By a News Reporter-Staff News Editor at Biotech Week -- Research findings on Nanocomposites are discussed in a new report. According to news reporting originating in Harbin, People's Republic of China, by NewsRx journalists, research stated, "Different mole ratios of TiO2/BiVO4 nanocomposites with effective contacts have are fabricated by putting BiVO4 nanoparticles into the TiO2 sol, followed by thermal treatment at 450 degrees C. Based on the transient-state surface photovoltage responses and the atmosphere-controlled steady-state surface photovoltage spectra, it is concluded that the photogenerated charge carriers in the TiO2/BiVO4 nanocomposite with a proper mole ratio (5%) display much longer lifetime and higher separation than those in the BiVO4 alone."
The news reporters obtained a quote from the research from the Harbin Institute of Technology, "This is responsible for the unexpected activity for photoelectrochemical oxidation of water, for photocatalytic production of H-2, and for photocatalytic degradation of phenol as a model pollutant under visible irradiation. Moreover, it is suggested that the prolonged lifetime and increased separation of photogenerated charges in the fabricated TiO2/BiVO4 nanocomposite is attributed to the unusual spatial transfer of visible-excited high-energy electrons of BiVO4 to TiO2."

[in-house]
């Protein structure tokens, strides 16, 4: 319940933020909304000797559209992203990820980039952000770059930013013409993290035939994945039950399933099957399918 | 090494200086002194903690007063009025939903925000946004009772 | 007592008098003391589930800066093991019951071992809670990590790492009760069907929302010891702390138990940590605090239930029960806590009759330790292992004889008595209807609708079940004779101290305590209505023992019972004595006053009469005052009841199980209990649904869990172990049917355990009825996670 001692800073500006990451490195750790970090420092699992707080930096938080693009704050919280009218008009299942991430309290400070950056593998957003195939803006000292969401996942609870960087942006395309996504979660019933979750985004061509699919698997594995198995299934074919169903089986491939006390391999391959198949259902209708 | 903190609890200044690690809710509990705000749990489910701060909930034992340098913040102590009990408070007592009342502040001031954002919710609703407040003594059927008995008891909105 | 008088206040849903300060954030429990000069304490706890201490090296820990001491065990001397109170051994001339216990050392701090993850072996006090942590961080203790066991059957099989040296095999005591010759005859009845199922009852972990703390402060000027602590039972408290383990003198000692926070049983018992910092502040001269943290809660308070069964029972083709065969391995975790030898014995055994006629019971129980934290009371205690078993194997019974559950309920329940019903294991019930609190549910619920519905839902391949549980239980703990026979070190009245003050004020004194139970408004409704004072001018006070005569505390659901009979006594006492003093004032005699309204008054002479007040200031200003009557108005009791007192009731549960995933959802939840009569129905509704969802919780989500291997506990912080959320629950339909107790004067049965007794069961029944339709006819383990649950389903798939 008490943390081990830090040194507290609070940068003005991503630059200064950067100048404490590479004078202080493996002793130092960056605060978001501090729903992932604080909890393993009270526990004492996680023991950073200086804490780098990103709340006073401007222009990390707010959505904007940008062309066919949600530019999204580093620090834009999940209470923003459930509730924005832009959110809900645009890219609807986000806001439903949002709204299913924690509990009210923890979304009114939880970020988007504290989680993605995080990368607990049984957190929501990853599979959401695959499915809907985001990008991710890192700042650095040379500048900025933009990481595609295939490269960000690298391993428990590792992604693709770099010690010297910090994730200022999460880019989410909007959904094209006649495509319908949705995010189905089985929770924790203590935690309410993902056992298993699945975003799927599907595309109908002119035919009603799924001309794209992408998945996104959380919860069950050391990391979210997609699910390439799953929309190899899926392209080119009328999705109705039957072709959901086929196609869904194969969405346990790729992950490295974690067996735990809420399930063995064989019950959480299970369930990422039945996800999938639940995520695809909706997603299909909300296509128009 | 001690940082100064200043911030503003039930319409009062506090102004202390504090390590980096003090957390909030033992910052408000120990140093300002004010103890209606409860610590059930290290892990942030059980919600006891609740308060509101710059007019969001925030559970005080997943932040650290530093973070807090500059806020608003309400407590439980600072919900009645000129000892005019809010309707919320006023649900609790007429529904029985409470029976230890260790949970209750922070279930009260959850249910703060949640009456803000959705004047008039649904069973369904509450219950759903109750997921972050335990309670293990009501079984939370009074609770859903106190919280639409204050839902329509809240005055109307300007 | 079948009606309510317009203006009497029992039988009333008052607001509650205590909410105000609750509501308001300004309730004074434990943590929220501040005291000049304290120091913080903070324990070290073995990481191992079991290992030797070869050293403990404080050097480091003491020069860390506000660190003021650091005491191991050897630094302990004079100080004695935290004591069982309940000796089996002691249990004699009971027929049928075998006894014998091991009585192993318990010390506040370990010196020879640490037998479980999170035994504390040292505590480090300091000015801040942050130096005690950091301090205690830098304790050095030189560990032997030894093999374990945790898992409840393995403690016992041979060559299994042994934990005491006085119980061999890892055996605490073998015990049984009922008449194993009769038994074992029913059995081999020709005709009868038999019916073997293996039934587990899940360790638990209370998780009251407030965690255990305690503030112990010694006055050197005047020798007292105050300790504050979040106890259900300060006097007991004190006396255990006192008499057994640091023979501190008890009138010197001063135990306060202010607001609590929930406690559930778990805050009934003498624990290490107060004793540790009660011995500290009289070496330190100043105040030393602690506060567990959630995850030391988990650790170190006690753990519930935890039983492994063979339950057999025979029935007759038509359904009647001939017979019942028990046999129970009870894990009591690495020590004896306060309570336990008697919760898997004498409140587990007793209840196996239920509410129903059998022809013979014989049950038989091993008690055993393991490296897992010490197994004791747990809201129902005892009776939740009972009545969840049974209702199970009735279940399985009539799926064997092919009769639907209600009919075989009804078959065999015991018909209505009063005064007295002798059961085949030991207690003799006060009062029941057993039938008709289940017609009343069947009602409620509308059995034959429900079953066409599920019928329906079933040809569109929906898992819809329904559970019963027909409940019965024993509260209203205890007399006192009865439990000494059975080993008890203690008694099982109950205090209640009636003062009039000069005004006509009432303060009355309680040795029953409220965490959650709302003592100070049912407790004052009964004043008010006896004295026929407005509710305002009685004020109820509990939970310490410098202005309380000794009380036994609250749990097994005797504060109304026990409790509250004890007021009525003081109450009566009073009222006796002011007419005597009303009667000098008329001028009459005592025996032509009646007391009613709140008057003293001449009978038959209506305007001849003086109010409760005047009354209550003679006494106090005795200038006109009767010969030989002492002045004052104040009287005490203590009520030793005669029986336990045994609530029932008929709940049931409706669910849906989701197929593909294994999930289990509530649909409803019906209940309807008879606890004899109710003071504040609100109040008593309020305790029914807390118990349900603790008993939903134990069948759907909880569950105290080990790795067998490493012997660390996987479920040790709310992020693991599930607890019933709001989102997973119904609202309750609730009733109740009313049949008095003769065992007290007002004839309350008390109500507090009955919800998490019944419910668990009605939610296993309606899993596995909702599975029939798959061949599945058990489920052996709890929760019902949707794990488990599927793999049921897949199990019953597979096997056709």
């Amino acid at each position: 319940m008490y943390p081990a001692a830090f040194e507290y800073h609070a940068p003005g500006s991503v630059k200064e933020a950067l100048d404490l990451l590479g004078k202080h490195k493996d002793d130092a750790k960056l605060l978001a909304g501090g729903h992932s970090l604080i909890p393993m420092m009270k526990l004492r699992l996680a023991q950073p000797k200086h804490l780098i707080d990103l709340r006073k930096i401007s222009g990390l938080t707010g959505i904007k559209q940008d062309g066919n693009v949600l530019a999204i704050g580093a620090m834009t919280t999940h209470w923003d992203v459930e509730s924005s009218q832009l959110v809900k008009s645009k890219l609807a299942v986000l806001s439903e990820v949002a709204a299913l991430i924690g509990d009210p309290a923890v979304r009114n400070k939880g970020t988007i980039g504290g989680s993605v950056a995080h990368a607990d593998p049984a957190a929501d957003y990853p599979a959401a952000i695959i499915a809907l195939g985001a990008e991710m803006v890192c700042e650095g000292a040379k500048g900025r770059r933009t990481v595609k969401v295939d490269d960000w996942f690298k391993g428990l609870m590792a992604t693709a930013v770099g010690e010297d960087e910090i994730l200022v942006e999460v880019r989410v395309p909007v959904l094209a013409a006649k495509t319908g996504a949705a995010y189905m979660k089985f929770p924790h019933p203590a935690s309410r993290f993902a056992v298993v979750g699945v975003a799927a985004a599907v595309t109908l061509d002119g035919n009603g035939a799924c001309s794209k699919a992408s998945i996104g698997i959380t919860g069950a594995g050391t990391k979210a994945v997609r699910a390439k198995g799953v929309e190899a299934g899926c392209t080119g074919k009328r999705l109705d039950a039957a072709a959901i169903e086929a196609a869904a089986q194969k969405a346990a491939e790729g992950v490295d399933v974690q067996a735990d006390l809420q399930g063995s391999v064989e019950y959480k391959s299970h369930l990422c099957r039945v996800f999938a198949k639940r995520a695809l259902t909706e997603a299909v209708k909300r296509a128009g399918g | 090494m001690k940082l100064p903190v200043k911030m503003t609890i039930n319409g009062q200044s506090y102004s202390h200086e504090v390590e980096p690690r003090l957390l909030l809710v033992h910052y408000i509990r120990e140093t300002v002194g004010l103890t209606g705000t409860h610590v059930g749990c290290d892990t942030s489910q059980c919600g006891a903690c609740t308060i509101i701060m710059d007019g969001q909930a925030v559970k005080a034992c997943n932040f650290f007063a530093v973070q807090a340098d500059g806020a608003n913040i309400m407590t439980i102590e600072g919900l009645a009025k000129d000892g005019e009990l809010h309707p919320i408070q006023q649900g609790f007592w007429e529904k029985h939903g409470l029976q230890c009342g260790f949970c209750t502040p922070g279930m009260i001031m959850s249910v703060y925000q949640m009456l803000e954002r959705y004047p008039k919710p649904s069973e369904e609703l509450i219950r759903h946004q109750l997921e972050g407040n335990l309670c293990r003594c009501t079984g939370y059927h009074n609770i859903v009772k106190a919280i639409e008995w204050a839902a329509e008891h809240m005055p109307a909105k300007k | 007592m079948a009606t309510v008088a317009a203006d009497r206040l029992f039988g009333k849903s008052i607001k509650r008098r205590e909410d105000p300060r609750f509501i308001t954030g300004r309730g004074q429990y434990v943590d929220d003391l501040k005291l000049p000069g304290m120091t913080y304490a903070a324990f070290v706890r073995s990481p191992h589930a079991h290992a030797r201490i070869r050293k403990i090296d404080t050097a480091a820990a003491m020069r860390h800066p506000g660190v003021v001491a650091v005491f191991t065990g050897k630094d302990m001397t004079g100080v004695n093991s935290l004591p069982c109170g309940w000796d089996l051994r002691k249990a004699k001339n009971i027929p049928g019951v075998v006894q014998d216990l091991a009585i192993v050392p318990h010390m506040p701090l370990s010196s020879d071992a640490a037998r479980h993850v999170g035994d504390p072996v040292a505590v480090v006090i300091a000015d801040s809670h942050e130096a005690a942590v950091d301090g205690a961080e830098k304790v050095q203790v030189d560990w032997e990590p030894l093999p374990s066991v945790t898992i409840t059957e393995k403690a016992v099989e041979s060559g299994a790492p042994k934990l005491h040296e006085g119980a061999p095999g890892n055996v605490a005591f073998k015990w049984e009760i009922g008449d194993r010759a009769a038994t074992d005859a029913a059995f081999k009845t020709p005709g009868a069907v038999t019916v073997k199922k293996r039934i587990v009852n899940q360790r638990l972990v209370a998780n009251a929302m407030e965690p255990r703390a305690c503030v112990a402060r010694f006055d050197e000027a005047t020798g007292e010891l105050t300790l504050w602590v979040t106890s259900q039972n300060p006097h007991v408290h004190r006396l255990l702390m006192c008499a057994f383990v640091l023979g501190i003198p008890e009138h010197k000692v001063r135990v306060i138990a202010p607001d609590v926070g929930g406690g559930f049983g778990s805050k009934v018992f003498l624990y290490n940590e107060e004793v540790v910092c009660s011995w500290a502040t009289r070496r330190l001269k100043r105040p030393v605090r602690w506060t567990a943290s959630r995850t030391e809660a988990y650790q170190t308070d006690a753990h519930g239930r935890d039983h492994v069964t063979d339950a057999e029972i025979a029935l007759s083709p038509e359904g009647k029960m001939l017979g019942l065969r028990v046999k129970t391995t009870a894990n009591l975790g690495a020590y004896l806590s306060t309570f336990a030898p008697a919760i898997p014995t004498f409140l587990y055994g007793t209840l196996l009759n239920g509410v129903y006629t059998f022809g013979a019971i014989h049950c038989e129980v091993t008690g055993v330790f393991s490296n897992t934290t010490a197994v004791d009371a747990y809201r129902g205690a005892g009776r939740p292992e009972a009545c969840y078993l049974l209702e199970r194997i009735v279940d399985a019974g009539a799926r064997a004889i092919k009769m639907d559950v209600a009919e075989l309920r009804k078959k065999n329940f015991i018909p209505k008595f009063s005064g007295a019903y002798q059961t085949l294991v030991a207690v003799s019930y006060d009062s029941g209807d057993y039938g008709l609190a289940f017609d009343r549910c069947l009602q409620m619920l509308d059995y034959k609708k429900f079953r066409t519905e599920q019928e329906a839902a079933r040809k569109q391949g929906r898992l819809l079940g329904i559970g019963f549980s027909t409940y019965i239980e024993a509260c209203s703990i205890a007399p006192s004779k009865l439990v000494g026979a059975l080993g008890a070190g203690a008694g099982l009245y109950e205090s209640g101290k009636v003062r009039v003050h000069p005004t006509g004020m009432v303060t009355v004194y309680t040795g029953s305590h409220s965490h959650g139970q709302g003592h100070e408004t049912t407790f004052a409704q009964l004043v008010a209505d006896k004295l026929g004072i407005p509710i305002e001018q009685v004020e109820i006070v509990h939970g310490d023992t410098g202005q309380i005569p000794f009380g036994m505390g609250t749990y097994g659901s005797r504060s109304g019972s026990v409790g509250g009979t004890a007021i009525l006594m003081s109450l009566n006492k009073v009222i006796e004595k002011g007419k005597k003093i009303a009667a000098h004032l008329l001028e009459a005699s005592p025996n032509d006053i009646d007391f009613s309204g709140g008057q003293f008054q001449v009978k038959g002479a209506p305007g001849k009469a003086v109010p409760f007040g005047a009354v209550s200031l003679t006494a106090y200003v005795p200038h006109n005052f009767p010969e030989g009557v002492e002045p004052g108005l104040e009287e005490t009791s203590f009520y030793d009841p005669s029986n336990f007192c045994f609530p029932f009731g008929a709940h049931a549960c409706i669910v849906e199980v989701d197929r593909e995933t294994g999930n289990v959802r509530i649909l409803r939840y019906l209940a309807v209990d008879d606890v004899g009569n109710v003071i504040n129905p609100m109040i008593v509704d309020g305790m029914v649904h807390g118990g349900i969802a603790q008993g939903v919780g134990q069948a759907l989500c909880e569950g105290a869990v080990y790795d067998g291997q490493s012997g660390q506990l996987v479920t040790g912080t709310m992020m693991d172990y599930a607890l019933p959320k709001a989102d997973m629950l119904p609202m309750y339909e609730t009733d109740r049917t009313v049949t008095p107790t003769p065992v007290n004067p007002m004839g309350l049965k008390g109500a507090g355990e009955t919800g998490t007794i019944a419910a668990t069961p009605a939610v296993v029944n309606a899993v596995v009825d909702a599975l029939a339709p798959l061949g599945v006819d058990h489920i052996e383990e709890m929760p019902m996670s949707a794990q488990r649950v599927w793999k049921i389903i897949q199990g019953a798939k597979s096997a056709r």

According to the news reporters, the research concluded: "This work will provide feasible routes to synthesize visible-light responsive nanomaterials for efficient solar utilization."
For more information on this research see: Long-Lived, Visible-Light-Excited Charge Carriers of TiO2/BiVO4 Nanocomposites and their Unexpected Photoactivity for Water Splitting. Advanced Energy Materials, 2014;4(5):138-143. Advanced Energy Materials can be contacted at: Wiley-V C H Verlag Gmbh, Boschstrasse 12, D-69469 Weinheim, Germany. (Wiley-Blackwell - www.wiley.com/; Advanced Energy Materials - onlinelibrary.wiley.com/journal/10.1002/(ISSN)1614-6840)
Our news correspondents report that additional information may be obtained by contacting M.Z. Xie, Harbin Inst Technol, State Key Lab Urban Water Resource & Environm, Harbin 150001, People's Republic of China. Additional authors for this research include X.D. Fu, L.Q. Jing, P. Luan, Y.J. Feng and H.G. Fu (see also Nanocomposites).
Keywords for this news article include: Asia, Harbin, Photocatalyst, Nanotechnology, Photocatalytic, Emerging Technologies, People's Republic of China
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